It is generally agreed that informed consent is a process whose effectiveness is a factor of a few core criteria. These criteria are typically held to include concepts such as disclosure, understanding, capacity, and voluntariness. Though guidelines differ somewhat in details or emphasis, they share a common thought: that through the informed consent process all relevant information about the study should be disclosed to the prospective participant; that the participant should adequately understand the information; and that the participant should have the capacity not only to comprehend the information, but also to knowingly and voluntarily agree to take part in the study, under the conditions disclosed to them.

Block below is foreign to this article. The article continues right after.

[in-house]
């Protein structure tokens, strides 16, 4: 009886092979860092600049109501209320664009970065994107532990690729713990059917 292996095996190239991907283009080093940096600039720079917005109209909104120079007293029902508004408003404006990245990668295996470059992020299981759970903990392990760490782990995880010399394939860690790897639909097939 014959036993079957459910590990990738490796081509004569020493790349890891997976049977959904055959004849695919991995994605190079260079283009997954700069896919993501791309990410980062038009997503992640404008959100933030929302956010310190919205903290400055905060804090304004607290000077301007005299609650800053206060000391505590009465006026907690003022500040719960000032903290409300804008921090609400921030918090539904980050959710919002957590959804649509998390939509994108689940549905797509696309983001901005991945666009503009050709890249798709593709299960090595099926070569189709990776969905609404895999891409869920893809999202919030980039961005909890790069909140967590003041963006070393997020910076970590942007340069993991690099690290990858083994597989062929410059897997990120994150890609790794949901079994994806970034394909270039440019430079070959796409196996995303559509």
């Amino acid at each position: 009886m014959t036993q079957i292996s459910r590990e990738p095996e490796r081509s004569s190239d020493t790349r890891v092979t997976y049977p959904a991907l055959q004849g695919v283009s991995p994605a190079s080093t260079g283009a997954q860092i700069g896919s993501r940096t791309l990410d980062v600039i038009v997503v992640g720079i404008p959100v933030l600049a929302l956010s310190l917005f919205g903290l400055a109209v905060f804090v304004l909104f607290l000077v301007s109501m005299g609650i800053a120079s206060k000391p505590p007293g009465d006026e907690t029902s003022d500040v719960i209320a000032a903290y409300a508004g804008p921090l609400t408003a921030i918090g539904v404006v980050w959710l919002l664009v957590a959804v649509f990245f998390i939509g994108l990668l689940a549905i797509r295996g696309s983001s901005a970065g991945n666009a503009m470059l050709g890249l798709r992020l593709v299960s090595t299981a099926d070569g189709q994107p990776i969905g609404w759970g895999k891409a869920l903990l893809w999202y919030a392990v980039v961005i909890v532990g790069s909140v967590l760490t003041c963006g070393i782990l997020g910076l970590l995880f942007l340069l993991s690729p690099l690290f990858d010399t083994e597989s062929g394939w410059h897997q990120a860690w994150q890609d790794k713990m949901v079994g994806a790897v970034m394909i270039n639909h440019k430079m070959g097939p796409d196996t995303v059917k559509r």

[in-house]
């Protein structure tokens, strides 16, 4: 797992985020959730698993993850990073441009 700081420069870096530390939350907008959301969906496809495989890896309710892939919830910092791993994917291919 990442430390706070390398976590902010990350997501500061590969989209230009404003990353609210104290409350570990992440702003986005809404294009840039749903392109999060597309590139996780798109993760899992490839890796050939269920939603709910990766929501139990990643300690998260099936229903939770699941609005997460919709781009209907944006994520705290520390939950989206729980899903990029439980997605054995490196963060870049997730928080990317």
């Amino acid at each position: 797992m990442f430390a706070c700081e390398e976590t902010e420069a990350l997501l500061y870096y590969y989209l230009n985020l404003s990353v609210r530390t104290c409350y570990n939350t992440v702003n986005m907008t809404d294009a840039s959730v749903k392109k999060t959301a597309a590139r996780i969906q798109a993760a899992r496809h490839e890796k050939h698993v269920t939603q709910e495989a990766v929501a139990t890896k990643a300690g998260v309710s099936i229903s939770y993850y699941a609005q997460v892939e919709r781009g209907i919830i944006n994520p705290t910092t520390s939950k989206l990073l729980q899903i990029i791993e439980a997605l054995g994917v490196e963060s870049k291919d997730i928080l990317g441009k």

But these criteria come with some challenges that can be thought of as deriving from different aspects of the nature of informed consent both as a concept and as a process. It is worthwhile, therefore, to briefly discuss that nature. i-CONSENT has explored some concepts to be taken into account and examined in greater depth.
GAP 1. No personalisation
The inclusion in clinical research of people of all ages, genders, and backgrounds is extremely important. In order to successfully address the challenges to informed consent posed by promoting such inclusion, it is important to strive, as far as possible, to adopt individualised approaches, i.e. to focus on the particular circumstances and characteristics of individual prospective participants, rather than adopting standardised approaches or group-based approaches.